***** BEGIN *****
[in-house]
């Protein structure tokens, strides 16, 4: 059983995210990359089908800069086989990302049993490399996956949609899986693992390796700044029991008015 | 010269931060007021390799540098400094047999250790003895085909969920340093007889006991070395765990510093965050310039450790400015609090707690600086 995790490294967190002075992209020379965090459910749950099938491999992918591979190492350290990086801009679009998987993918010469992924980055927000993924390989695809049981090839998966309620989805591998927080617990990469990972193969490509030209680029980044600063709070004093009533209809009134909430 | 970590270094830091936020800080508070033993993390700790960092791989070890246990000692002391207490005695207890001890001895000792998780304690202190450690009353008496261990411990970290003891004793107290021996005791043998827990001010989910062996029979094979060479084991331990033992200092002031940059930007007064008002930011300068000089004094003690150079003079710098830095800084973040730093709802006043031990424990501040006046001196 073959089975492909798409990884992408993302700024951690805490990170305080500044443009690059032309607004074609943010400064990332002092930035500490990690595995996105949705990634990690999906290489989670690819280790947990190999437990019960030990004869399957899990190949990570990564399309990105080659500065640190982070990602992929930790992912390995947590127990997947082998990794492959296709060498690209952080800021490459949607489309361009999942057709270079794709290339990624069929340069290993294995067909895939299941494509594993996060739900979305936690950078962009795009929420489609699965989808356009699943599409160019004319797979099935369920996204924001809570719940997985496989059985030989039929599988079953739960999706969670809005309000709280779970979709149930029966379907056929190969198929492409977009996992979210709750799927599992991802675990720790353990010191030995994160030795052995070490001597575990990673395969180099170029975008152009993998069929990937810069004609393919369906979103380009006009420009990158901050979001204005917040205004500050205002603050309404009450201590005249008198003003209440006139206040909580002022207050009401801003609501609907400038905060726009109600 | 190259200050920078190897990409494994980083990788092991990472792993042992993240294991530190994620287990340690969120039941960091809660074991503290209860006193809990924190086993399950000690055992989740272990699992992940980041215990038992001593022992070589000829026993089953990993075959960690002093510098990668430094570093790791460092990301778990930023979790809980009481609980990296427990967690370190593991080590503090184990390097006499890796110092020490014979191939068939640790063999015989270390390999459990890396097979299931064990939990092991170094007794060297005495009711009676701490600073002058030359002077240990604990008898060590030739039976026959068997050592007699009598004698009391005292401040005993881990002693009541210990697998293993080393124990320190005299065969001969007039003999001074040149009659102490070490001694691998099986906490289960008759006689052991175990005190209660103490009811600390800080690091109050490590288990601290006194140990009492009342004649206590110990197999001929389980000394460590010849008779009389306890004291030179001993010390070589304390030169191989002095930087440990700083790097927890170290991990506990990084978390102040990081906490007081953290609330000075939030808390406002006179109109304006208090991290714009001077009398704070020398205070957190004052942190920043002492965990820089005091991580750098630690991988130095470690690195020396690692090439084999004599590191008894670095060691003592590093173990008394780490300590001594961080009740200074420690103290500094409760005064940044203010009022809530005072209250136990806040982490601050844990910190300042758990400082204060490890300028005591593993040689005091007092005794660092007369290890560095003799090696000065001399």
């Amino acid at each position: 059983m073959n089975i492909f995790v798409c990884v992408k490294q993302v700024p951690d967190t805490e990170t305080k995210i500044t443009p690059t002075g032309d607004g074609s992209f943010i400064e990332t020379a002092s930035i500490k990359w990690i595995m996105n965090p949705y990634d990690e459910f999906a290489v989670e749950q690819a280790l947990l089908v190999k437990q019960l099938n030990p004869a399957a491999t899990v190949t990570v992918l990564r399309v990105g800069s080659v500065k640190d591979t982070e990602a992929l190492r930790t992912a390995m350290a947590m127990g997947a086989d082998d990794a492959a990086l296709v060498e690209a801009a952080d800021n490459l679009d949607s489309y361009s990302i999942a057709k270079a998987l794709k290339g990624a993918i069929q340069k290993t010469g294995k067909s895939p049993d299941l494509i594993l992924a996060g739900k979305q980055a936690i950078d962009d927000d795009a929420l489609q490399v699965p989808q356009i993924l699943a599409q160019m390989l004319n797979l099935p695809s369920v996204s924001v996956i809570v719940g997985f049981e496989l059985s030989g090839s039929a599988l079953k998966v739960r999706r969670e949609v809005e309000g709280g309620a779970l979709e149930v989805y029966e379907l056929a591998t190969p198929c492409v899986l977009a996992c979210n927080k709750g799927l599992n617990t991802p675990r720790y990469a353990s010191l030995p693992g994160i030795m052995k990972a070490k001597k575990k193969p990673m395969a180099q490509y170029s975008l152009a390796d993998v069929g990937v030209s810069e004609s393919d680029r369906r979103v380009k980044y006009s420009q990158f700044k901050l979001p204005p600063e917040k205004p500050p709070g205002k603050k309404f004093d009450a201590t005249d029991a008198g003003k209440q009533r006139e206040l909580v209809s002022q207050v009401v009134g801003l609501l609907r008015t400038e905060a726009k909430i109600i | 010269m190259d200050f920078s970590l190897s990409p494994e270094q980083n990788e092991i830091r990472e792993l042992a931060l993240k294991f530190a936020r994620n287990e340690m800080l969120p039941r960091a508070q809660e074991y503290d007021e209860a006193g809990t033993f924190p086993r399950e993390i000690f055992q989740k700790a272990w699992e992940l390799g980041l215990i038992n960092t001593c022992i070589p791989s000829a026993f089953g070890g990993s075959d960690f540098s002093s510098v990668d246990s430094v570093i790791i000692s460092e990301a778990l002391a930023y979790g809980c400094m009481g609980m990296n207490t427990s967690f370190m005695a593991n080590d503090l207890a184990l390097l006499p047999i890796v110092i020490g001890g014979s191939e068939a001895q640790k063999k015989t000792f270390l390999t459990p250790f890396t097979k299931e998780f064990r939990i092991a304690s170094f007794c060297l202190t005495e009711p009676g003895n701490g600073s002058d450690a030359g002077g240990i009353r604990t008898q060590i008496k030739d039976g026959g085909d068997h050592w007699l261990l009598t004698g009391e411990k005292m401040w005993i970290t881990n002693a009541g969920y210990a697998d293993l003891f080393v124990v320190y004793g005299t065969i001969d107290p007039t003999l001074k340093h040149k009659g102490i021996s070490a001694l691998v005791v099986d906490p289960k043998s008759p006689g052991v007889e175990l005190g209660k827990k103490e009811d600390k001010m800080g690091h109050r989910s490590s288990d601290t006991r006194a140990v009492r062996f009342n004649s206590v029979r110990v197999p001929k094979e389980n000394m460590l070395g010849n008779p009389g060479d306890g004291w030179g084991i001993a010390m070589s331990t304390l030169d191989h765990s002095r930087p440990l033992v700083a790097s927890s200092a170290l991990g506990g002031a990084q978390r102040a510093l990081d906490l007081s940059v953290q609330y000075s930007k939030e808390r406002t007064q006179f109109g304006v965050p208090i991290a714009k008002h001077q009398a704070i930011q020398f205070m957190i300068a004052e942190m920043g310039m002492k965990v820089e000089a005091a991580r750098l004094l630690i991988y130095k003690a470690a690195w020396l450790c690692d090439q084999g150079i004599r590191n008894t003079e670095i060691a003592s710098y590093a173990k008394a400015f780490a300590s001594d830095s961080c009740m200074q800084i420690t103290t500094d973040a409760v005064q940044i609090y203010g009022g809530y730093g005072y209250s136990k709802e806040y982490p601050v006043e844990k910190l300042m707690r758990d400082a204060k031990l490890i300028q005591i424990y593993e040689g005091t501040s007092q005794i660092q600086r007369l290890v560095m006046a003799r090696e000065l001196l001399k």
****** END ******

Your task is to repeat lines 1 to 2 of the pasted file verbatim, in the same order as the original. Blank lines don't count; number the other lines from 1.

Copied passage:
[in-house]
């Protein structure tokens, strides 16, 4: 059983995210990359089908800069086989990302049993490399996956949609899986693992390796700044029991008015 | 010269931060007021390799540098400094047999250790003895085909969920340093007889006991070395765990510093965050310039450790400015609090707690600086 995790490294967190002075992209020379965090459910749950099938491999992918591979190492350290990086801009679009998987993918010469992924980055927000993924390989695809049981090839998966309620989805591998927080617990990469990972193969490509030209680029980044600063709070004093009533209809009134909430 | 970590270094830091936020800080508070033993993390700790960092791989070890246990000692002391207490005695207890001890001895000792998780304690202190450690009353008496261990411990970290003891004793107290021996005791043998827990001010989910062996029979094979060479084991331990033992200092002031940059930007007064008002930011300068000089004094003690150079003079710098830095800084973040730093709802006043031990424990501040006046001196 073959089975492909798409990884992408993302700024951690805490990170305080500044443009690059032309607004074609943010400064990332002092930035500490990690595995996105949705990634990690999906290489989670690819280790947990190999437990019960030990004869399957899990190949990570990564399309990105080659500065640190982070990602992929930790992912390995947590127990997947082998990794492959296709060498690209952080800021490459949607489309361009999942057709270079794709290339990624069929340069290993294995067909895939299941494509594993996060739900979305936690950078962009795009929420489609699965989808356009699943599409160019004319797979099935369920996204924001809570719940997985496989059985030989039929599988079953739960999706969670809005309000709280779970979709149930029966379907056929190969198929492409977009996992979210709750799927599992991802675990720790353990010191030995994160030795052995070490001597575990990673395969180099170029975008152009993998069929990937810069004609393919369906979103380009006009420009990158901050979001204005917040205004500050205002603050309404009450201590005249008198003003209440006139206040909580002022207050009401801003609501609907400038905060726009109600 | 190259200050920078190897990409494994980083990788092991990472792993042992993240294991530190994620287990340690969120039941960091809660074991503290209860006193809990924190086993399950000690055992989740272990699992992940980041215990038992001593022992070589000829026993089953990993075959960690002093510098990668430094570093790791460092990301778990930023979790809980009481609980990296427990967690370190593991080590503090184990390097006499890796110092020490014979191939068939640790063999015989270390390999459990890396097979299931064990939990092991170094007794060297005495009711009676701490600073002058030359002077240990604990008898060590030739039976026959068997050592007699009598004698009391005292401040005993881990002693009541210990697998293993080393124990320190005299065969001969007039003999001074040149009659102490070490001694691998099986906490289960008759006689052991175990005190209660103490009811600390800080690091109050490590288990601290006194140990009492009342004649206590110990197999001929389980000394460590010849008779009389306890004291030179001993010390070589304390030169191989002095930087440990700083790097927890170290991990506990990084978390102040990081906490007081953290609330000075939030808390406002006179109109304006208090991290714009001077009398704070020398205070957190004052942190920043002492965990820089005091991580750098630690991988130095470690690195020396690692090439084999004599590191008894670095060691003592590093173990008394780490300590001594961080009740200074420690103290500094409760005064940044203010009022809530005072209250136990806040982490601050844990910190300042758990400082204060490890300028005591593993040689005091007092005794660092007369290890560095003799090696000065001399």